Friday, January 19, 2018

Short Rounds: Ethiopian & His All Stars, Gladiators, Moloch & Phil Seymour (2018)

Ethiopian & His All Stars' The Return of Jack Sparrow
New album releases in 150 words or less…

Ethiopian & His All Stars – The Return of Jack Sparrow (Omnivore Recordings)
Singer Leonard Dillon (“Jack Sparrow”) was frontman of 1960s-era reggae group the Ethiopians, which experienced some success in Jamaica. By the late ‘70s, tho’, Dillon was a solo artist then known as the Ethiopian and 1987’s The Return of Jack Sparrow (the title a callback to his original nickname) was recorded with the cream of the island’s instrumentalists, but never released when the label ran out of cash. Omnivore Recordings recently grabbed up the Nighthawk Records catalog and promptly released the LP for the first time. A hearty blend of traditional reggae, ska, and dub remixes – including remakes of several Ethiopian tracks –Dillon’s voice is in fine form here, whether revisiting his foot-shuffling hit “Train To Skaville” or trying out new material like the mesmerizing “Straight On Rastafari” or the R&B-tinged “Slender Thread.” The intermittent dub versions of songs provide a welcome shot of adrenaline to a pleasingly laid-back collection. Grade: A   BUY IT!

Gladiators' Full Time
Gladiators – Full Time (Omnivore Recordings)
As part of their restoration of the Nighthawk Records catalog, Omnivore has rescued the Gladiators’ 1995 Full Time LP from obscurity and making it available to a larger audience. A compilation of sorts culled from the band’s trio of ‘80s-era albums for the defunct reggae label, Full Time is nevertheless a solid collection of mesmerizing, dub-tinged reggae. Fronted by singer/guitarist Albert Griffiths, whose pipes remind of Peter Tosh from that other reggae outfit, Gladiators’ performances often feature vocal harmonies provided by bassist Clinton Fearon and guitarist Gallimore Sutherland. With Clinton Rufus providing subtle albeit innovative lead guitar and with a solid rhythm section, Gladiators prove with tunes like “Ship Without A Captain,” the transcendent “One Love,” or the gorgeous “I’m Not Crying” that they were a self-contained, creative, cutting-edge reggae harmony band on par with the Mighty Diamonds or the pre-stardom Wailers.  Grade: A   BUY IT!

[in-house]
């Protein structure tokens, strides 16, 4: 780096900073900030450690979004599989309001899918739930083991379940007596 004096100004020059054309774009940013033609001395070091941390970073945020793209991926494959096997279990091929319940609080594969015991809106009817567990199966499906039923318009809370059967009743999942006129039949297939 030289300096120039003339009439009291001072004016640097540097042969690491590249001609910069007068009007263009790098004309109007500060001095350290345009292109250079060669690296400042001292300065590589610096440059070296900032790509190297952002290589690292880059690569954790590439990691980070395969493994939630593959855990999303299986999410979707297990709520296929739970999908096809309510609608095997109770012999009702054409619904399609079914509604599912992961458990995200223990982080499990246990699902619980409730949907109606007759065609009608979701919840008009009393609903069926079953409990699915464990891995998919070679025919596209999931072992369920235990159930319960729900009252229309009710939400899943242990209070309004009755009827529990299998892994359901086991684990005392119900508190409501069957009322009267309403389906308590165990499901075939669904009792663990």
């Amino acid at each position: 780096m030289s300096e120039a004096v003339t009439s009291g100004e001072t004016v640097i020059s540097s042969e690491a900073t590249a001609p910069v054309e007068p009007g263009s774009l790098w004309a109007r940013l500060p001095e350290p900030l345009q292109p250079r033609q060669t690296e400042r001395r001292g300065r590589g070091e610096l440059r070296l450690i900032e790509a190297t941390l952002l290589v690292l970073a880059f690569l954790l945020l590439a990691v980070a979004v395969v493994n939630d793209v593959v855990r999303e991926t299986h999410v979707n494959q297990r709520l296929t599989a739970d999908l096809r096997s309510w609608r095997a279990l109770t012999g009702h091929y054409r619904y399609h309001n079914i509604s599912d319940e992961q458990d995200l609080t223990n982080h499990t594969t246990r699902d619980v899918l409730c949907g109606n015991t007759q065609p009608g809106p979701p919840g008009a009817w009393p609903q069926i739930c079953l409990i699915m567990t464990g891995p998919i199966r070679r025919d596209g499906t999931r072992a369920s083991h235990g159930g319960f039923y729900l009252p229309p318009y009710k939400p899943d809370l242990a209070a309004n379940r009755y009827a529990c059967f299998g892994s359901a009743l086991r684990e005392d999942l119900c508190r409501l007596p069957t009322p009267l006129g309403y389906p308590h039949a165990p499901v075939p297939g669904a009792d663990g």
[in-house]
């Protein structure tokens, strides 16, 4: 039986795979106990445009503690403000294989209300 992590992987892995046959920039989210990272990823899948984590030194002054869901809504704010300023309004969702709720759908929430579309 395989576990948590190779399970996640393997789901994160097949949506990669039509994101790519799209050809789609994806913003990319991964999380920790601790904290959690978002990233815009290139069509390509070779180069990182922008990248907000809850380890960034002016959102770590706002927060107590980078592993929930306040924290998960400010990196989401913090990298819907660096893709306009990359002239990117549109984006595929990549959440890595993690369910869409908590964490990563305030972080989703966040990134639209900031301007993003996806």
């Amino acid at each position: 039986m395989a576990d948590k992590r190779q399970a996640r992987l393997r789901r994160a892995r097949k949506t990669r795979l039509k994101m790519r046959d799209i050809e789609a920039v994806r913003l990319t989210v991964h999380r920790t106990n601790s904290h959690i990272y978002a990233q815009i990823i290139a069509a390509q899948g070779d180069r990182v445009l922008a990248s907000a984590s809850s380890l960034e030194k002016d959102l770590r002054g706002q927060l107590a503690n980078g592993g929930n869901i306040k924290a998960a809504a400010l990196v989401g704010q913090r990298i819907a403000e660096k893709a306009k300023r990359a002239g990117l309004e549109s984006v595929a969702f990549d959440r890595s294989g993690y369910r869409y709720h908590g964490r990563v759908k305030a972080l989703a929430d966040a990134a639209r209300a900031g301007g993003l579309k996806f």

Moloch's Moloch
Moloch – Moloch (Stax Records)
Like Motown attempted with their Rare Earth imprint, so too did Memphis soul giants Stax Records try to grab some of that sweet rock ‘n’ roll cash with recordings from Big Star and UK progsters Skin Alley released on their Enterprise subsidiary. Local lads Moloch, featuring phenomenal guitarist Lee Baker, released a single self-titled 1969 album for Enterprise that went nowhere, disappearing until this über-cool 2016 vinyl reissue. A hard-rockin’ blues band, Moloch transcended the Clapton/Cream blueprint by incorporating Fred Nicholson’s uranium-weight keyboards into songs years before Deep Purple or Uriah Heep. Baker cranks molten riffs while singer Gene Wilkins does his best Jack Bruce impersonation on a rock-solid collection of bluesy jams penned by producer Don Nix, a Memphis legend. Moloch’s performance of Nix’s “Going Down” offers an incendiary, exotic reading that stands proud among a thousand covers. Period blues-rock fans will dig this overlooked relic of the era. Grade: A   BUY IT!

Phil Seymour's Prince of Power Pop
Phil Seymour – Prince of Power Pop (Big Beat Records)
Phil Seymour was an integral part of power-pop legends the Dwight Twilley Band, singing and co-writing with longtime friend Twilley. Breaking up after Shelter Records crashed and burned after just two albums, Seymour launched a modestly successful solo career mining much the same ‘60s-influenced pop-rock musical territory as his former band. Seymour scored a Top 30 hit with the lovely “Precious To Me” from his 1980 solo debut, faring less well when his 1982 sophomore effort fell victim to Boardwalk Records falling apart. Prince of Power Pop is a fine tho’ incomplete career retrospective that includes just six songs from Seymour’s debut and only two from his second LP. The selling point here is eleven previously-unreleased tracks recorded in 1980 with Seymour’s touring band, all of ‘em red-hot and ready to rock; covers of Bobby Fuller’s “Let Her Dance” and Twilley’s “Looking For The Magic” should-have-been monster radio hits. Grade: B+   BUY IT!

Previously on That Devil Music:
Short Rounds, December 2017 - Flat Duo Jets, Focus, The Original Blues Brothers Band, Uriah Heep & John Wetton
Short Rounds, November 2017 - Tommy Castro, NRBQ, Radio Moscow & the Replacements
Short Rounds, October 2017 - Action Skulls, Arthur Adams, the Nighthawks & UFO 

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